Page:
By YVETTE TAN
Arnold Abear, 43, from Bagong Silang, Maramag, Bukidnon is a farmer who has found success in planting coffee.
Arnold Abear and his daughter. (Nestle Philippines)
The former rubber farmer switched crops in 2008, after rubber prices dropped during the financial crisis that same year. He was originally from the municipality of Kadingilan, but moved to Maramag because that’s where his wife is from. Maramag is mountainous, so many farmers in the area cultivate coffee. “I saw that profit was better so we shifted as well,” Abear said in Tagalog.
Abear in his coffee farm. (Nestle Philippines)
Bukidon’s top coffee farmer
Abear is a partner farmer of Nescafe Philippines’ Project Coffee, which aims to help Philippine coffee farmers increase their yield through regenerative agricultural practices. He explained that his yield used to be around 250-350 kg of Robusta coffee per hectare per year. This is not a lot, especially compared to Vietnam’s average of 2.8 metric tonnes per hectare. He was already selling to Nestle, Nescafe’s mother company, when Project Coffee was piloted where he farmed. “They were the ones who approached us to ask if they could help uplift coffee farmers and the coffee industry,” he said.
Part of Abear’s farm with Robusta coffee trees in the foreground. (Nestle Philippines)
Now, Abear is Project Coffee’s top farmer in Bukidnon, with an average of 1,180kg per hectare last year. His farmland totals eight hectares, though he started with just half a hectare. “All of that came from our sweat and the [profits] from coffee.”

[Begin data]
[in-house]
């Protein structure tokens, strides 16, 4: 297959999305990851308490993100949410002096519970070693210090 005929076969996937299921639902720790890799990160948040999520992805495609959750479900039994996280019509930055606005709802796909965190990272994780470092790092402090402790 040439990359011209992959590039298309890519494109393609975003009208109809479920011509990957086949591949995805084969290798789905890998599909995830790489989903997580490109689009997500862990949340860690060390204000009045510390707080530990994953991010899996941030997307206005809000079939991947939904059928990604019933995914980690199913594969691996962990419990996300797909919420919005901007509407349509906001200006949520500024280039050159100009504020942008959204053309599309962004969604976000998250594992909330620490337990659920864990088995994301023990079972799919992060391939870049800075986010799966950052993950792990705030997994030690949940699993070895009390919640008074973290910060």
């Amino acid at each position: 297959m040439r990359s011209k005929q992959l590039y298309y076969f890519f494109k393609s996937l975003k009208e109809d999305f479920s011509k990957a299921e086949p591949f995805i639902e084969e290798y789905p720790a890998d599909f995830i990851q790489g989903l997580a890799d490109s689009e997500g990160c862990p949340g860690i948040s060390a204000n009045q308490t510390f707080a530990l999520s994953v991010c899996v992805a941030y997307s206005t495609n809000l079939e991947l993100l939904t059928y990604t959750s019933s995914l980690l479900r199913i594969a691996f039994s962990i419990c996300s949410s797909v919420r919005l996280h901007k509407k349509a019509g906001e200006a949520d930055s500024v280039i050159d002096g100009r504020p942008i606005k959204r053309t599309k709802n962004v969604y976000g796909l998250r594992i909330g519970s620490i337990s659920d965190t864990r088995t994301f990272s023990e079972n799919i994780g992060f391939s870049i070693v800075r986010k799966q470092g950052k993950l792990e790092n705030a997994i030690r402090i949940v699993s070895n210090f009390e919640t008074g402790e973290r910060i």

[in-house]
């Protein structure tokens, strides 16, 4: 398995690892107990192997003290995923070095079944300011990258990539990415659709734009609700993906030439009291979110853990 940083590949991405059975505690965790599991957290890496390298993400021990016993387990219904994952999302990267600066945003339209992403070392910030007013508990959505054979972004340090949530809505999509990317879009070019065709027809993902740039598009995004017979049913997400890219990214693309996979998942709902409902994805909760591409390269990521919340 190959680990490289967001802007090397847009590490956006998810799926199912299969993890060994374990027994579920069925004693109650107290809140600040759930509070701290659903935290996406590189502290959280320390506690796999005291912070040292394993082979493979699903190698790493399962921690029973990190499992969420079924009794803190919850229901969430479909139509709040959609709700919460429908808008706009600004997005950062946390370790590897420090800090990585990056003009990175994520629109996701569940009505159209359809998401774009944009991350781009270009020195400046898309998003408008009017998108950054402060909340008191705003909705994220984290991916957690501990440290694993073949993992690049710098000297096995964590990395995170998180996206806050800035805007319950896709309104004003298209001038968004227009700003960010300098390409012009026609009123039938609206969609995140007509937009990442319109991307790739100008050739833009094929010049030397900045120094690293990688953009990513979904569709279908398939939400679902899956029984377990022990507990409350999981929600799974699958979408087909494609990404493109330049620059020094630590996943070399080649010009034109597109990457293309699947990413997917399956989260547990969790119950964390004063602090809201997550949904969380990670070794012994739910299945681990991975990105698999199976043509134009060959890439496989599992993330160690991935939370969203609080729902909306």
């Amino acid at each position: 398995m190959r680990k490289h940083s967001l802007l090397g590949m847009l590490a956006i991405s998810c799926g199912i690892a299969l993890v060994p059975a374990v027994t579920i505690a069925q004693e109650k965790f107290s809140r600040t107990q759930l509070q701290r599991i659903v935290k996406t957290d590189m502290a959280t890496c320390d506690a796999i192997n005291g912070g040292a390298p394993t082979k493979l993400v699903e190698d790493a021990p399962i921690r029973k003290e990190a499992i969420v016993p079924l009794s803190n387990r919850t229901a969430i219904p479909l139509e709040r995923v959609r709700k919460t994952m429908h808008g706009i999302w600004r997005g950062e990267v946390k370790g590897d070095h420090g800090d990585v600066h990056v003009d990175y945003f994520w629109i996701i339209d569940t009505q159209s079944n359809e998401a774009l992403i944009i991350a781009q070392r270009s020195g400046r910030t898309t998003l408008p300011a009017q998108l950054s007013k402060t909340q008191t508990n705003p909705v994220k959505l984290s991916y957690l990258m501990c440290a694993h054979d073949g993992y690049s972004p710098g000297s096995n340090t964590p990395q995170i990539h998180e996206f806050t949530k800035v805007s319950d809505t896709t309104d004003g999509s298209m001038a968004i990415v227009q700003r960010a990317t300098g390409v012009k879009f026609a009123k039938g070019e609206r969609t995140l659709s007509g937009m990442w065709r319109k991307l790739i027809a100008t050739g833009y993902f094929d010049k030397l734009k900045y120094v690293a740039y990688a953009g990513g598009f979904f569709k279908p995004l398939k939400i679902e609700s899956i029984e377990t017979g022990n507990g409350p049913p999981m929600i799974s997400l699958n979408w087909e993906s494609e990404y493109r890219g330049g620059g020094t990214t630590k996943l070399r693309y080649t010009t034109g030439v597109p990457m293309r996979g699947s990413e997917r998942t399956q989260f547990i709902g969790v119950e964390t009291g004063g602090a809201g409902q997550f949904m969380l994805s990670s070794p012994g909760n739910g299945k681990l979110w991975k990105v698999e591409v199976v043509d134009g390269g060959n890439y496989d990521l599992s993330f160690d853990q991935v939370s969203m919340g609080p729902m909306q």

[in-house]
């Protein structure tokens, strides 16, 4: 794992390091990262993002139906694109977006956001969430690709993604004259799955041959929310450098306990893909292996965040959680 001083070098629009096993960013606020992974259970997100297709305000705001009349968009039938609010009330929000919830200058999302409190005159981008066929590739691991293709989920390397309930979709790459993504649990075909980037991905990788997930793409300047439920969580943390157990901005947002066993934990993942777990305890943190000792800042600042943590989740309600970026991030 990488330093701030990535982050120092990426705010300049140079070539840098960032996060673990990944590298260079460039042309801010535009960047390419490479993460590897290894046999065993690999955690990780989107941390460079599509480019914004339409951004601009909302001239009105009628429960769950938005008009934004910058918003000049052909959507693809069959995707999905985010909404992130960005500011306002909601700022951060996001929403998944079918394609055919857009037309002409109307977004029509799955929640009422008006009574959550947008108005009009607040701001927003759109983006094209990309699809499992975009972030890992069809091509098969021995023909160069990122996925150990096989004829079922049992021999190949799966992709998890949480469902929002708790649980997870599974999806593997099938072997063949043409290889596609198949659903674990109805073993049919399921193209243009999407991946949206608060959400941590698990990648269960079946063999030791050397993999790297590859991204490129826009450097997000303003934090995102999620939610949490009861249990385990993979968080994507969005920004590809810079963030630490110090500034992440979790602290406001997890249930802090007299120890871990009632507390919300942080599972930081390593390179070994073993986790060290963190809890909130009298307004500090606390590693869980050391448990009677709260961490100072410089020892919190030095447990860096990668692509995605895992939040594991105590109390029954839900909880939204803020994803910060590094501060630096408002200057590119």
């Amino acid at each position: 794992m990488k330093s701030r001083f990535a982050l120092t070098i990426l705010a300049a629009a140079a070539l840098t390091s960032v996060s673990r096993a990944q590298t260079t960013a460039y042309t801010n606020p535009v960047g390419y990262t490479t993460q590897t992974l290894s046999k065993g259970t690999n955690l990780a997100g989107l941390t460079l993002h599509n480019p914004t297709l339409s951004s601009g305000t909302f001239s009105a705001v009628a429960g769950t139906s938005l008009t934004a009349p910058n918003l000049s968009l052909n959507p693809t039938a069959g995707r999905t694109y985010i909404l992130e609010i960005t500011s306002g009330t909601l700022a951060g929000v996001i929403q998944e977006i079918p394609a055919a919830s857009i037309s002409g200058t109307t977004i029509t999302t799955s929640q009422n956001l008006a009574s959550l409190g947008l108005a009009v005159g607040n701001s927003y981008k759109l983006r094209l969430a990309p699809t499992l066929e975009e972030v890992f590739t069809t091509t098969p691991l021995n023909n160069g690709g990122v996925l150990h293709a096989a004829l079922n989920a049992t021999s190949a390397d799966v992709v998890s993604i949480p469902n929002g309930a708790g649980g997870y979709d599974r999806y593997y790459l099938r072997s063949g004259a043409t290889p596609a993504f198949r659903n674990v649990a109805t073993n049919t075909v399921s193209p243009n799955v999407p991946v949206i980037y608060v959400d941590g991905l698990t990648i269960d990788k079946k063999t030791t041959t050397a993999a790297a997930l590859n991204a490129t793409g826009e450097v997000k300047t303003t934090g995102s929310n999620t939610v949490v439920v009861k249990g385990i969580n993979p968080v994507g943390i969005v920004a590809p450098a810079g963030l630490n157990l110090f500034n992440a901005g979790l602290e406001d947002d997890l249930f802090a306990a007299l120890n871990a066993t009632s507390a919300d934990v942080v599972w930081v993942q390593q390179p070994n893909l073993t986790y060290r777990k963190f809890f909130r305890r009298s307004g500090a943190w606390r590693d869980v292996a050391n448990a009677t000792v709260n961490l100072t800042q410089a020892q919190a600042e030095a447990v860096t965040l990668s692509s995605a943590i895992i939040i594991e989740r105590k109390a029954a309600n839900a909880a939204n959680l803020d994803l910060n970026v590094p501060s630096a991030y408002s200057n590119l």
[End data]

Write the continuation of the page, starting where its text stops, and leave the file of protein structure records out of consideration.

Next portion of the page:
Abear, who started farming on half a hectare of land, now farms on eight hectares. (Nestle Philippines)
His secret? Applying the lessons he learned as a Project Coffee partner farmer, but also not being afraid to innovate when necessary. For example, he sprays organic matter with Effective Microorganism (EM) solution to aid in bacterial breakdown before tossing it into the compost pile.
Applying what he learned and not being afraid to innovate resulted in Abear becoming Bukidnon’s top coffee farmer in 2022. (Nestle Philippines)
He also maintains a vegetable garden where the family grows leafy vegetables, gabi, and sitaw, and also keeps livestock such as ducks for personal consumption.
“[What I like about] Nestle is that they’ll not only teach [you farming techniques], but also guide you [as an entrepreneur] as well,” he said. “You have clear objectives, and you are able to help the environment and also help the industry.”
Farmers as business owners
His life is very different from his parents, who owned the land they farmed on but were nonetheless beholden to someone else. “All their farm inputs were borrowed from the financier, and they had to give all their harvests to the financier to pay for their loan,” he said. “What we did was we took out a loan from the bank, so we have no problem with buyers. Whoever wants to buy our products at the highest price, that’s who we sell to.”
He added that as a business owner, he owns his own time and makes his own plans for the farm. This, again, is in contrast to his parents, whose financiers dictated what crops to plant per season. “It’s like you’re being held by the neck,” he said, referring to the way his parents farmed. “That’s the difference.”
An uncertain future
When asked what he liked most about his job, Abear answered, “What’s great is that I’m happy. I’m able to sustain my family’s basic needs,” though he adds that there is still a lot of uncertainty because of the country’s current economy, and because none of his four children are in college yet. “All four of them are interested [in farming] because it’s what they’ve been exposed to as the reason for their good lives.”
Abear hopes more Filipinos will choose to support farmers by buying local. (Nestle Philippines)
Abear hopes that the state of Philippine agriculture will improve. “[I wish] Filipinos would buy products produced by fellow Filipinos,” he said. “Imports are in, and us farmers will die if our fellow Filipinos buy imported [instead of local]. I hope Filipinos buy [local] so the families that depend on the profits from these products can continue to live.”
Photos courtesy of Nestle Philippines